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Roster thinned by further injuries

Posted Nov 20, 2016

The Bears suffered more injuries in Sunday's loss to the Giants, adding to the depth issues the roster was already facing.

Josh Sitton limped off the MetLife Stadium turf midway through the third quarter on Sunday afternoon, making his way to the bench. A few minutes later, a medical cart helped take him the Chicago locker room. Not long after that, it was announced that Sitton wouldn't be returning to the Week 11 contest against the Giants because of an ankle injury.

The Bears ultimately fell short to the Giants by the score of 22-16, but the loss for the team was more than just regarding points on the scoreboard. Chicago also lost several important players after a stretch of injuries during the game, including Sitton, leaving the team shorthanded in crunch time. With a roster that was already in flux because of poor health heading into the contest, the new additions to the injury report make things even more complicated for the Bears moving forward.

Cre'Von LeBlanc
Cornerback Cre'Von LeBlanc left the game in the second quarter to be tested for a concussion and did not return to the game.

"You get down the depth chart,," coach John Fox said of the toll that injuries take to the team. "This is a resilient group. They're working hard and preparing hard. They were prepared good enough to win the game, we just came up a little short."

Coming into Sunday's game, the injury bug had already taken a major bite out of the Chicago lineup. Right tackle Bobby Massie, nose tackle Eddie Goldman and defensive end Mitch Unrein – all of whom were starters earlier in the season – were inactive because of injuries. Add in right guard Kyle Long, wide receiver Kevin White and cornerback Kyle Fuller – all recent first-round picks who are on Injured Reserve because of serious injuries suffered earlier in the year. And for good measure, the Bears were without top wide receiver Alshon Jeffery, who missed the Giants matchup as the first of the four games which he is suspended for.

Even before Sitton went down, the injury bug took another chomp out of the Chicago lineup. Tight end Zach Miller caught an early touchdown for the Bears, but just before halftime, his right foot was accidently stepped on by Giants defensive end Jason Pierre-Paul. Miller limped to the sideline and threw his helmet in frustration, almost as if he knew what the team's medical staff would say when they looked over the damage. The tight end never returned to the game, and after the contest it was announced that the right foot was broken, ending Miller's season.

With nearly six minutes remaining in the fourth quarter, the Bears were hit by another serious injury. On a handoff to New York running back Rashad Jennings, defensive end Akiem Hicks dove in to make a tackle. As Hicks dragged Jennings to the ground after a gain of three, the crown of linebacker Leonard Floyd's helmet collided with Hicks. Floyd's helmet compressed and he collapsed to the turf. After being looked at by the medical staff, Floyd was taken off the field on a backboard and cart, and taken instantly to a local hospital. Fortunately, Floyd was released from the hospital and returned to Chicago with his teammates.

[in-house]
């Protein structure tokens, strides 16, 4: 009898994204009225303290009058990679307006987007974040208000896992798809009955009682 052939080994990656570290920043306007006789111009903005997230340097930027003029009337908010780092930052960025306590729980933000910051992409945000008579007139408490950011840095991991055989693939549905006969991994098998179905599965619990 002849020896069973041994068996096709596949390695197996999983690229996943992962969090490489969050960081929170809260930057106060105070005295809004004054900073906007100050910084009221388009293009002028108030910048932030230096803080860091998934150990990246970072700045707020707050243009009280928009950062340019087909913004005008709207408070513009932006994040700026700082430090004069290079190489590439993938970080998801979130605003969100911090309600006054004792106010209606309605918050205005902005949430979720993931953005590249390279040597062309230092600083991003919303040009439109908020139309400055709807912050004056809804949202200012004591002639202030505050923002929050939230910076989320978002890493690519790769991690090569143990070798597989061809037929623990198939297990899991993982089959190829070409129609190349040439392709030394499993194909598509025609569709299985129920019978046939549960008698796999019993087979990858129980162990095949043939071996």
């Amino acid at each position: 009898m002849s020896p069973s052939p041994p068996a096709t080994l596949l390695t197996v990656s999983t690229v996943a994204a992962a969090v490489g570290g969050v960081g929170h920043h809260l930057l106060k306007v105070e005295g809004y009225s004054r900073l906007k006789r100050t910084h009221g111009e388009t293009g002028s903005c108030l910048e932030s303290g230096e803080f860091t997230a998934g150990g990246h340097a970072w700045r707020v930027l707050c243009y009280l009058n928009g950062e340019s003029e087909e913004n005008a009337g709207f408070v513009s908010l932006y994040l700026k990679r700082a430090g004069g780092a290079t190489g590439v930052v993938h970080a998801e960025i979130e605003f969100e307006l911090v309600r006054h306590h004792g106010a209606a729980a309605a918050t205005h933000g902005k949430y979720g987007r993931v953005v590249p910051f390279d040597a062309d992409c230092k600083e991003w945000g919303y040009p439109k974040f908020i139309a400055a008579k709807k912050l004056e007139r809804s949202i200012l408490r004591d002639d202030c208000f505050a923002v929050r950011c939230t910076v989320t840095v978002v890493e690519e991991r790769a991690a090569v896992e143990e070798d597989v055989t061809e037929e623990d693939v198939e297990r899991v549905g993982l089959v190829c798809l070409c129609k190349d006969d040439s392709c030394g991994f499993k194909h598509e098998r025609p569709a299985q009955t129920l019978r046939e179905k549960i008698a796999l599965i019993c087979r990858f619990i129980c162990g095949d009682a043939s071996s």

Starting cornerback Cre'Von LeBlanc also left the game in the second quarter to be tested for a concussion; he did not return to the field.

"Injuries can devastate a team, but we are a team that believes in a next man up mentality," cornerback Tracy Porter said. "We want the guys who were playing to come back as soon as possible, but the health of those guys is much more important than this game. We want those guys to come back, but like I've said, we have belief in the guys that come in. If you lose more guys, you're thinning out and on the depth chart, you don't have guys to spare."

Injuries are never an excuse for an NFL team, as it is an obstacle every team in the league faces. But injuries can wear down a team's depth, especially when multiple setbacks happen at the same position. By the end of the game versus the Giants, the Bears were down their top two wide receivers, top tight end and three starting offensive linemen. On defense, the team is now down two key lineman, their top draft pick at linebacker and two cornerbacks. And those are just the projected starters; injuries have also impacted Chicago's backups throughout the season.

Outside linebacker Willie Young said that it's the nature of the game that results in so many injuries. "It's the next guy up," Young told reporters following the loss. "Don't let all these different rule changes confuse you about the game of football. This is a very physical sport – a very physical game. This is a sport where you're allowed to dominate your opponent in a professional manner and never get penalized for it. As long as you can understand that, this is football, this is the NFL. Guys' livelihoods are at stake. It's an 'Eat or be eaten' kind of deal. I've been around long enough that when guys go down, it's the next guy up."

There is hope that some of the key players who are out will return to the field soon. But until that happens, the rest of the Chicago roster will be asked to step and thrive in their new roles.